Fuji points out that Arlene reported for work for only five (5) days in February 2009, three (3) days in March 2009, and one (1) day in April 2009.51 Despite the provision in her employment contract that sick leaves in excess of 30 days shall not be paid, Fuji paid Arlene her entire salary for the months of March, April, and May; four(4) months of separation pay; and a bonus for two and a half months for a total of US$18,050.00.52 Despite having received the amount of US$18,050.00, Arlene still filed a case for illegal dismissal.53
Fuji further argues that the circumstances would show that Arlene was not illegally dismissed. The decision tonot renew her contract was mutually agreed upon by the parties as indicated in Arlene’s e-mail54 dated March 11, 2009 where she consented to the non-renewal of her contract but refused to sign anything.55 Aoki informed Arlene in an e-mail56 dated March 12, 2009 that she did not need to sign a resignation letter and that Fuji would pay Arlene’s salary and bonus until May 2009 as well as separation pay.57
Arlene sent an e-mail dated March 18, 2009 with her version of the non-renewal agreement that she agreed to sign this time.58 This attached version contained a provision that Fuji shall re-hire her if she was still interested to work for Fuji.59 For Fuji, Arlene’s e-mail showed that she had the power to bargain.60
Fuji then posits that the Court of Appeals erred when it held that the elements of an employer-employee relationship are present, particularly that of control;61 that Arlene’s separation from employment upon the expiration of her contract constitutes illegal dismissal;62 that Arlene is entitled to reinstatement;63 and that Fuji is liable to Arlene for damages and attorney’s fees.64
This petition for review on certiorari under Rule 45 was filed on February 8, 2013.65 On February 27, 2013, Arlene filed a manifestation66 stating that this court may not take jurisdiction over the case since Fuji failed to authorize Corazon E. Acerden to sign the verification.67 Fuji filed a comment on the manifestation68 on March 9, 2013.
Based on the arguments of the parties, there are procedural and substantive issues for resolution:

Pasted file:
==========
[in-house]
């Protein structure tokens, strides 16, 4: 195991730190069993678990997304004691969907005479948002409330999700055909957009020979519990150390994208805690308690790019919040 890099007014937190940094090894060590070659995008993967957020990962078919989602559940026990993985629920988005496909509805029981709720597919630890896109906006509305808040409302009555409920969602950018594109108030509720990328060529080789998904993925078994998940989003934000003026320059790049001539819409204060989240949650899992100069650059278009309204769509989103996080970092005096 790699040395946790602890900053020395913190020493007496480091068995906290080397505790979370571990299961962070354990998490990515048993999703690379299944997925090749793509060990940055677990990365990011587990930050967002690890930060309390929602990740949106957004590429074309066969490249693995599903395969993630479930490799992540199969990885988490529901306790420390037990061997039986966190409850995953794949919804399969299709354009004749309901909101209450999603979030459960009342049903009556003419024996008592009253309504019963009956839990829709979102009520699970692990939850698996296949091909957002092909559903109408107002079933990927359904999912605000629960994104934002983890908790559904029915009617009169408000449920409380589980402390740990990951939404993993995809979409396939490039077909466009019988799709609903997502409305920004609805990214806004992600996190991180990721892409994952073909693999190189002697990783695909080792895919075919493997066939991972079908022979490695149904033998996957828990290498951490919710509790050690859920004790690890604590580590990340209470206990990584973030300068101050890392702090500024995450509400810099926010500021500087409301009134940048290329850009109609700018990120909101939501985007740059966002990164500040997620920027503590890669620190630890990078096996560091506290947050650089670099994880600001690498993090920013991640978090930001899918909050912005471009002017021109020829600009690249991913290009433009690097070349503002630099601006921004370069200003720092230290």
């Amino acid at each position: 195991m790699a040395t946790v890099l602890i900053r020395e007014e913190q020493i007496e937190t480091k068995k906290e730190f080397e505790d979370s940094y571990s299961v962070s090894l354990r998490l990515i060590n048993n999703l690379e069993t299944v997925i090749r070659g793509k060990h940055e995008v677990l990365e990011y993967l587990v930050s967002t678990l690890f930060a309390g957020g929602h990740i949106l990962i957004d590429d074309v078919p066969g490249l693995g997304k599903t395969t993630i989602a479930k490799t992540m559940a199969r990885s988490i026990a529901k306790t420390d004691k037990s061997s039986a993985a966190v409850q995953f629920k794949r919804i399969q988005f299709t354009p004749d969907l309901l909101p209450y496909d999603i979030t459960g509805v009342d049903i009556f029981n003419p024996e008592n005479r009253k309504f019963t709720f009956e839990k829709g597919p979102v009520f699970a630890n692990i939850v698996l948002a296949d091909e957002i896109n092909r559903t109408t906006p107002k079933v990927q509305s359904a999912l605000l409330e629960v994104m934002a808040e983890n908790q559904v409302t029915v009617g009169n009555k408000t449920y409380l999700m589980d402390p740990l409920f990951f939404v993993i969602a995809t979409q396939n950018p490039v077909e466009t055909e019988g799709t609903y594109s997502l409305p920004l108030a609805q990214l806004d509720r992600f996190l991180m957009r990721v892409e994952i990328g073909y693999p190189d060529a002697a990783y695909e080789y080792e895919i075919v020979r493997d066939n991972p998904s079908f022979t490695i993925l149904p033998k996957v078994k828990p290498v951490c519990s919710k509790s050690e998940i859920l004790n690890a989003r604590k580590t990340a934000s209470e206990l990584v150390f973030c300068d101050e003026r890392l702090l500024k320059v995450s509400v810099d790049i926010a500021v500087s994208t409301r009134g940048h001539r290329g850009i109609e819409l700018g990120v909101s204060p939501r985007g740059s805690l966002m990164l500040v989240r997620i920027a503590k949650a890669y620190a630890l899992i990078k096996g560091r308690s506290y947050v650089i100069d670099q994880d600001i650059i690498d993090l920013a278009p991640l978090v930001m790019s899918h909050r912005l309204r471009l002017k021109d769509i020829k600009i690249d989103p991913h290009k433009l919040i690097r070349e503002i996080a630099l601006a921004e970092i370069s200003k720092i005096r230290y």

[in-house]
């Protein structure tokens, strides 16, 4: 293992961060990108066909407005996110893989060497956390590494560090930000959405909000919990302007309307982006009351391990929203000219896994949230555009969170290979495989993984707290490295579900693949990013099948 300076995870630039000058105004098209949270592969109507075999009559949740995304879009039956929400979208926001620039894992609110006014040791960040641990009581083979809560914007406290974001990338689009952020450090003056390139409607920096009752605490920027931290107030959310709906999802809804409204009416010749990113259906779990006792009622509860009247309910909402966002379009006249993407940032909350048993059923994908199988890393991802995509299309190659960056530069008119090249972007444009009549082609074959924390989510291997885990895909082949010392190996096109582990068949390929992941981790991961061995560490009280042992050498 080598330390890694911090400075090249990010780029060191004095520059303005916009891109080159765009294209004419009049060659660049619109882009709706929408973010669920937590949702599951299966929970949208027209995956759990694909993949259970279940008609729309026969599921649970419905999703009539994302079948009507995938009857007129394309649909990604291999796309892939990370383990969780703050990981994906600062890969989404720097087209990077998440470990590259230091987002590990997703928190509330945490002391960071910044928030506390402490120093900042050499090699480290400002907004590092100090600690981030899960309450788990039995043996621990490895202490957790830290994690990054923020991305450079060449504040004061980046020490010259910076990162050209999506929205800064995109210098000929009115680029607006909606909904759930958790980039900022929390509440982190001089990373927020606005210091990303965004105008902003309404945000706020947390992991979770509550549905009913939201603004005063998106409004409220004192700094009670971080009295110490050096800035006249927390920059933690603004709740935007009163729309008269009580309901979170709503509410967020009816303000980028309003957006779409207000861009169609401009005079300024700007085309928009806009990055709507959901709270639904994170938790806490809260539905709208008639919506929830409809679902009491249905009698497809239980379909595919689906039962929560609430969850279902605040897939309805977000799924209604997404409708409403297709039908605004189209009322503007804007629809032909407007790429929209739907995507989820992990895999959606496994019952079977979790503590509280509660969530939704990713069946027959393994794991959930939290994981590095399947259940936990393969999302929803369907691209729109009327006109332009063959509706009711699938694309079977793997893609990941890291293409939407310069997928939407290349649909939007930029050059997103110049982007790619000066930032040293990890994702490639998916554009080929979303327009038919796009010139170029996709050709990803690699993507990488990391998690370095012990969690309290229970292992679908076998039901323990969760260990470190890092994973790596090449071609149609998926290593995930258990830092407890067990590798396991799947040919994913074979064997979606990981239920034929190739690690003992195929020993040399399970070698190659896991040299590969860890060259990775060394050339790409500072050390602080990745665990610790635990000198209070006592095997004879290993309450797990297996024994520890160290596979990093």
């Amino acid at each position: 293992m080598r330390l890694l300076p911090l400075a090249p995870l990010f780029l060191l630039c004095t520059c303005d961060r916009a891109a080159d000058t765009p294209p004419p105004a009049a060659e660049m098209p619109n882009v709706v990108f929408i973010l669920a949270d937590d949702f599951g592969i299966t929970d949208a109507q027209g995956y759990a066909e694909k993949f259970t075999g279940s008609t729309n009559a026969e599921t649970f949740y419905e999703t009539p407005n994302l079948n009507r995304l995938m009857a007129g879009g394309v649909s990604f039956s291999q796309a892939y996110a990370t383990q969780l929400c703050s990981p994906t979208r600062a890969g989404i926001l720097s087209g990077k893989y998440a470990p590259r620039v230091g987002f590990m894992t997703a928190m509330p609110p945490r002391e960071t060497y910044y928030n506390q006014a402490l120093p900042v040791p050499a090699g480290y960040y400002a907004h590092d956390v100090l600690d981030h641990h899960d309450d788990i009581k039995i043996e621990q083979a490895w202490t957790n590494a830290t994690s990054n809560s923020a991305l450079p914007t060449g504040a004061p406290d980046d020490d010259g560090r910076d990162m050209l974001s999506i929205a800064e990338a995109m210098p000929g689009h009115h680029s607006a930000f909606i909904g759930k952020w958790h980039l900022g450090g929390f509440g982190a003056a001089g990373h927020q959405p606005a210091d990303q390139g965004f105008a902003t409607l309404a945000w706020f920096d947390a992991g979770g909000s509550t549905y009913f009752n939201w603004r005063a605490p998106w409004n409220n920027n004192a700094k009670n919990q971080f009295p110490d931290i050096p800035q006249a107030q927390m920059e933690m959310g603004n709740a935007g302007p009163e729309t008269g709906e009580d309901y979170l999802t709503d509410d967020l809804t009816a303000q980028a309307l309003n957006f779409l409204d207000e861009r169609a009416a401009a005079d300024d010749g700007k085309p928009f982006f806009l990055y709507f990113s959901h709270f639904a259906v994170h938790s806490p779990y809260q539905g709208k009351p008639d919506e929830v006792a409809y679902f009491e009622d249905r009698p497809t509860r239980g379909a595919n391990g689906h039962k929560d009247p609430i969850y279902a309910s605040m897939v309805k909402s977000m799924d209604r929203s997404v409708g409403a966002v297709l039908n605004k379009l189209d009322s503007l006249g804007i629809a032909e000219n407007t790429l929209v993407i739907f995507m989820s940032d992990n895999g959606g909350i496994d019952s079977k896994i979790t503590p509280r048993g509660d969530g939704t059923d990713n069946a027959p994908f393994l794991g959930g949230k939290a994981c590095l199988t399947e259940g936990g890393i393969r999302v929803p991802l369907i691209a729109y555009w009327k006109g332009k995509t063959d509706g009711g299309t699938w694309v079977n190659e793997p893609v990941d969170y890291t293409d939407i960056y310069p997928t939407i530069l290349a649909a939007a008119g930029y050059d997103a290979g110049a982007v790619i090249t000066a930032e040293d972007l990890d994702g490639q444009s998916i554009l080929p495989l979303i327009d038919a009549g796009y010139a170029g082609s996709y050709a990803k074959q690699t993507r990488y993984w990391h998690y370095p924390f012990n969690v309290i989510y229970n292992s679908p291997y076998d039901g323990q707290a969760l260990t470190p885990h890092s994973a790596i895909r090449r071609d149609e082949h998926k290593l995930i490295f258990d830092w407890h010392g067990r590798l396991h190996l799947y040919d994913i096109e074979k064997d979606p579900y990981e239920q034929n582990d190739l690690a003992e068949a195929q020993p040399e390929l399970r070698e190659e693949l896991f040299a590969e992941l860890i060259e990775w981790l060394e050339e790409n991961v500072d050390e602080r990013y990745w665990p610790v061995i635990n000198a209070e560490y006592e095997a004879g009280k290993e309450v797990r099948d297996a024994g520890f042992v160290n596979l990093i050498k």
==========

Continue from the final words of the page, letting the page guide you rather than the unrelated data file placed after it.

I. Whether the petition for review should be dismissed as Corazon E. Acerden, the signatory of the verification and certification of non forum shopping of the petition, had no authority to sign the verification and certification on behalf of Fuji;
II. Whether the Court of Appeals correctly determined that no grave abuse of discretion was committed by the National Labor Relations Commission when it ruled that Arlene was a regular employee, not an independent contractor, and that she was illegally dismissed; and
III. Whether the Court of Appeals properly modified the National Labor Relations Commission’s decision by awarding reinstatement, damages, and attorney’s fees.
The petition should be dismissed.
Validity of the verification and certification against forum shopping
In its comment on Arlene’s manifestation, Fuji alleges that Corazon was authorized to sign the verification and certification of non-forum shopping because Mr. Shuji Yano was empowered under the secretary’s certificate to delegate his authority to sign the necessary pleadings, including the verification and certification against forum shopping.69
On the other hand, Arlene points outthat the authority given to Mr. Shuji Yano and Mr. Jin Eto in the secretary’s certificate is only for the petition for certiorari before the Court of Appeals.70 Fuji did not attach any board resolution authorizing Corazon orany other person tofile a petition for review on certiorari with this court.71 Shuji Yano and Jin Eto could not re-delegate the power thatwas delegated to them.72 In addition, the special power of attorney executed by Shuji Yano in favor of Corazon indicated that she was empowered to sign on behalf of Shuji Yano, and not on behalf of Fuji.73
The Rules of Court requires the
submission of verification and
certification against forum shopping
Rule 7, Section 4 of the 1997 Rules of Civil Procedure provides the requirement of verification, while Section 5 of the same rule provides the requirement of certification against forum shopping. These sections state:
SEC. 4. Ver if ica tio n. — Except when otherwise specifically required by law or rule, pleadings need not be under oath, verified or accompanied by affidavit.
A pleading is verified by an affidavit that the affiant has read the pleading and that the allegations therein are true and correct of his knowledge and belief.
A pleading required to be verifiedwhich containsa verification based on "information and belief," or upon "knowledge, information and belief," or lacks a proper verification, shall be treated as an unsigned pleading.